Airbag covers eliminate secondary laser work with MuCell living hinge
TRW Automotive is creating dimensionally stable passenger-side front airbag cover that it says is free of sink marks, readily paintable, and able to be molded on smaller presses. Key to for Volkswagen and Porsche is the fact that the components reportedly perform exceptionally well in low-temperature environments down to -35°C, key for air-bag deployment in cold-weather climates. MuCell has also allowed designers to thin wall sections at the tear seams for the bag, eliminating the need for laser cutting.

In addition to painted front-side passenger airbag covers, TRW Automotive in Europe has used MuCell for painted rear torso airbag covers for Volkswagen and Porsche. The airbag cover for Volkswagen's Tiguan was molded on a 300-ton press compared to the 500-ton machine needed for a non-MuCell design.

From a design standpoint, TRW eliminated the secondary laser-cutting operation to the back side of the airbag cover by using MuCell to mold in a tear seam line for the airbag deployment and a living hinge constructed with the use of variable wall thicknesses.
Trexel also points out that when solid injection molding is used with different airbag cross-sections, the molded parts are subject to different shrink rates arising from different pressures in the mold. These can cause variations in dimensional stability that result in sink marks and warpage that can't be hidden by painting.
Additionally, in a conventional molding process, part design can be constrained by the need to push plastic from the gate to the end of the part without freezing off. Because of this, the part needs to be packed along the entire flow length to obtain the uniform shrinkage required for dimensional stability, and to eliminate sink marks and vacuum voids. These processing limitations restrict design and affect the ability to reduce wall thickness, eliminating the possibility to apply a living hinge.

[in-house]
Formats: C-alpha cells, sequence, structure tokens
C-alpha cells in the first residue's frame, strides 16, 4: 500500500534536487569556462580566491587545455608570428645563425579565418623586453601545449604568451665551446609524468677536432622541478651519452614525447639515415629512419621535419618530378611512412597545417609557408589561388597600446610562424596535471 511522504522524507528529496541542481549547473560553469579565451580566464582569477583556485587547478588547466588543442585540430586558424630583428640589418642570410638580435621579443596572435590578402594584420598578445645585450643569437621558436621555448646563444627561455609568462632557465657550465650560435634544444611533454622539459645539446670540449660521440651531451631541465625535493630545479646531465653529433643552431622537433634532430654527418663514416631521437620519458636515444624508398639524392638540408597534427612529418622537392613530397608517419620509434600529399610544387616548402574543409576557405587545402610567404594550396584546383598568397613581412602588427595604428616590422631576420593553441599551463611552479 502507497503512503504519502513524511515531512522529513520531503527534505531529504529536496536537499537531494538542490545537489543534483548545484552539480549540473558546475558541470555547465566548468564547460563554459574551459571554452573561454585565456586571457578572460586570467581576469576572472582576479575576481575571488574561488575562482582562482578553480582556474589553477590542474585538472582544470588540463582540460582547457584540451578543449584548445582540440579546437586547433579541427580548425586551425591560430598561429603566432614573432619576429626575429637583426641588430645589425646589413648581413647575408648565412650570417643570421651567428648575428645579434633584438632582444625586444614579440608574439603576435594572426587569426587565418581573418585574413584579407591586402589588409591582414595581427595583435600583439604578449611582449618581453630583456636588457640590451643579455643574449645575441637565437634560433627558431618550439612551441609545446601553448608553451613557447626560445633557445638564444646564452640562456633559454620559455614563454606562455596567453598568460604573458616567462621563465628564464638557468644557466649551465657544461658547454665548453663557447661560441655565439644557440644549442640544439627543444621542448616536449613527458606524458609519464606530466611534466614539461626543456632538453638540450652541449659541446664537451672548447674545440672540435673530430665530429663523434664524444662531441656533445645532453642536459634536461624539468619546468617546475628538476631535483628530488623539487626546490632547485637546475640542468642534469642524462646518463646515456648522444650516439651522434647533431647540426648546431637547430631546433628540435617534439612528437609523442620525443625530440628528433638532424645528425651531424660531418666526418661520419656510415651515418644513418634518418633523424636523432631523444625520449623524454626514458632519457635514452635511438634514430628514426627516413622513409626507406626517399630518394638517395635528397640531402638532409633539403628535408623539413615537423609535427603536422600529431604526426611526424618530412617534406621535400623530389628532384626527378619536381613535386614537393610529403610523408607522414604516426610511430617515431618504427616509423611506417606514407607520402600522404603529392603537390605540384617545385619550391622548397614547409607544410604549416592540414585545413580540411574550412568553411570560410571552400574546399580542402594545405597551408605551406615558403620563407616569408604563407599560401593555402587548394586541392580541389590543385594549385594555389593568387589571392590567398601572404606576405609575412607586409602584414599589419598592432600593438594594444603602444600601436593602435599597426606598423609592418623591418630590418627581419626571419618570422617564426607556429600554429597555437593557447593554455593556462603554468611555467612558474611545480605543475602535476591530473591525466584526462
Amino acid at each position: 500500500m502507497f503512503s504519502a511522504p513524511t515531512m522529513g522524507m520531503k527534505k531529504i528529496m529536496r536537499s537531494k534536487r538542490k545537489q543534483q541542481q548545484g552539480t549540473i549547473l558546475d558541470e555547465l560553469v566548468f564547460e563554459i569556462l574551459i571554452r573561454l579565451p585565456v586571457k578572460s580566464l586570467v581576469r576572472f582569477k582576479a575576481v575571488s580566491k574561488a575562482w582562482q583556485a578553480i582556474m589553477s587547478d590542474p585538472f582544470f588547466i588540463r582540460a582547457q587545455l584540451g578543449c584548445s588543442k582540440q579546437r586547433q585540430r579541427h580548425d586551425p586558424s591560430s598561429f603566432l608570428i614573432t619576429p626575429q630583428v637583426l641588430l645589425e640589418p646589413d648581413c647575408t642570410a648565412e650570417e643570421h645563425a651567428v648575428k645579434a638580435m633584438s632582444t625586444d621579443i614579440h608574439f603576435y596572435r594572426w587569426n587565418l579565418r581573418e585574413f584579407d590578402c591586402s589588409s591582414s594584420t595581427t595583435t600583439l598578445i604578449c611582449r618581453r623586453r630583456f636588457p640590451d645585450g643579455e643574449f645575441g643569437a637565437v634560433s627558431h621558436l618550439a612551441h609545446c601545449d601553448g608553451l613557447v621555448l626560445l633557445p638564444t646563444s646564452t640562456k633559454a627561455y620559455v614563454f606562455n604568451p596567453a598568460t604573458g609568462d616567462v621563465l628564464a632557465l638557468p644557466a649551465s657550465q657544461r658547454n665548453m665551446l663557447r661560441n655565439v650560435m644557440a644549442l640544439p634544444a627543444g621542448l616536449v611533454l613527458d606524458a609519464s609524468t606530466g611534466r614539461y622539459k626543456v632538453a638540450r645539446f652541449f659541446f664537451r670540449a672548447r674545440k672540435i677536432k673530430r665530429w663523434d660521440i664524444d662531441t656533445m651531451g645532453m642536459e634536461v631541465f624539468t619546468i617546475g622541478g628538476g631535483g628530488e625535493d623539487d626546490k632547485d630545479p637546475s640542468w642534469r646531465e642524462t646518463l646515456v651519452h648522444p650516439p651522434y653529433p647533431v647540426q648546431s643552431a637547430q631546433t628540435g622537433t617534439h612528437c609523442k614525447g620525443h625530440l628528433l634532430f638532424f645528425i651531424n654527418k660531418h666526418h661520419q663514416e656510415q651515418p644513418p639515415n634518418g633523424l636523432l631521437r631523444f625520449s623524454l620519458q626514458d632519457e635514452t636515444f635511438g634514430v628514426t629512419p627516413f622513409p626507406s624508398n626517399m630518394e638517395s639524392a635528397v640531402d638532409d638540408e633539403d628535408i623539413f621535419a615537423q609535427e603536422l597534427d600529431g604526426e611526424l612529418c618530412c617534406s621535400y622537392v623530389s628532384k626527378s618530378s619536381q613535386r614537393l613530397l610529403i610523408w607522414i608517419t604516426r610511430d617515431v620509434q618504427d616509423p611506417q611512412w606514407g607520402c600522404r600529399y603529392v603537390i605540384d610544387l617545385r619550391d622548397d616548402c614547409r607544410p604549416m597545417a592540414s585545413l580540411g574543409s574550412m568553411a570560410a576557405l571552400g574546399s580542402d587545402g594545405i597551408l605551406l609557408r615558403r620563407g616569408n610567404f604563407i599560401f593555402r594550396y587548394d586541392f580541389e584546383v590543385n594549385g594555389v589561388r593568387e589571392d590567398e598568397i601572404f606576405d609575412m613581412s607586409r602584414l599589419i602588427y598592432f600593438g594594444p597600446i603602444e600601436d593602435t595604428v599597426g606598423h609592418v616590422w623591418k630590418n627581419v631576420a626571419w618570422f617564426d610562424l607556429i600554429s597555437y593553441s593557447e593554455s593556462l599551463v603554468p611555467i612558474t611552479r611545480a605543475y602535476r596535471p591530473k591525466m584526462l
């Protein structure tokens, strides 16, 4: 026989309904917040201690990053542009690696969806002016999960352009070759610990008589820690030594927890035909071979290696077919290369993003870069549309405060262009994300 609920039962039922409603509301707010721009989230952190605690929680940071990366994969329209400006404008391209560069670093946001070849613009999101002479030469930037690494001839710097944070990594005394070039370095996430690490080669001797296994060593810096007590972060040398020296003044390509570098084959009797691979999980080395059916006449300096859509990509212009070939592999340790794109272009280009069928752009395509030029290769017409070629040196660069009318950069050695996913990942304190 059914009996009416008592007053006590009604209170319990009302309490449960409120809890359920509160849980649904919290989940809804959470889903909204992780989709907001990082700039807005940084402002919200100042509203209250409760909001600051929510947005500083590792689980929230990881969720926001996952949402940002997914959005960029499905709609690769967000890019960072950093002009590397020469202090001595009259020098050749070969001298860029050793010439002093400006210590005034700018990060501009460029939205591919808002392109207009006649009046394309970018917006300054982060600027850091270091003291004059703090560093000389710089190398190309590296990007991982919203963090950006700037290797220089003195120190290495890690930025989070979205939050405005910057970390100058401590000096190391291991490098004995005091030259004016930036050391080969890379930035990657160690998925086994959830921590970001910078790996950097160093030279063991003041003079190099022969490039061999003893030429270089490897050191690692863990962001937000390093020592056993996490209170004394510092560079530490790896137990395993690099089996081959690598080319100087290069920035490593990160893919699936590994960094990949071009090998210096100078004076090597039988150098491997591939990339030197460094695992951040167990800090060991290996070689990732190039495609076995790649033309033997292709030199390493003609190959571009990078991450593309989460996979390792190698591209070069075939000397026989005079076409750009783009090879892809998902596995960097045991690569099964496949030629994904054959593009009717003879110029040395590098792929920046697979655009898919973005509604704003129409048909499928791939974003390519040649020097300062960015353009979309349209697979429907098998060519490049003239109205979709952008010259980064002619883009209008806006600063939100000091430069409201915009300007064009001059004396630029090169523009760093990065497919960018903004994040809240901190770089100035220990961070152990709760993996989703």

With MuCell, microcellular foaming in the mold replaces the traditional pack phase so a process doesn't have to fill the mold "from thick to thin". Trexel says this allows applications to be designed for function, not for traditional plastics processes, where rib-to-wall thickness ratios can be optimized for performance, not just for sink-mark elimination, for example.

Engine valve covers kept flat, visually appealing
ElringKlinger (Dettingen, Germany) applied MuCell to mold engine-valve covers for Volkswagen 1.6- and 2.0-liter common rail diesel engines, which are available for all Volkswagen car models. Part flatness is an absolute necessity for valve covers and it requires dimensional stability. ElringKlinger was working with a high-flow polyamide material to meet the requisite mechanical properties.

Because this was a two-piece valve-cover design, the dimensional stability advantages provided by MuCell process were equally important since any warpage could negatively affect the hot nitrogen gas welding process ElringKlinger employed to join the valve-cover pieces together. MuCell also ensured a finished part with outstanding surface appearance. As was the case with the airbag covers, MuCell allowed the molder to utilize smaller machines and run shorter cycles. Given this program's success, ElringKlinger reports that it will go into series production on additional MuCell valve cover programs in 2010. —[email protected]

Sign up for the PlasticsToday NewsFeed newsletter.

You May Also Like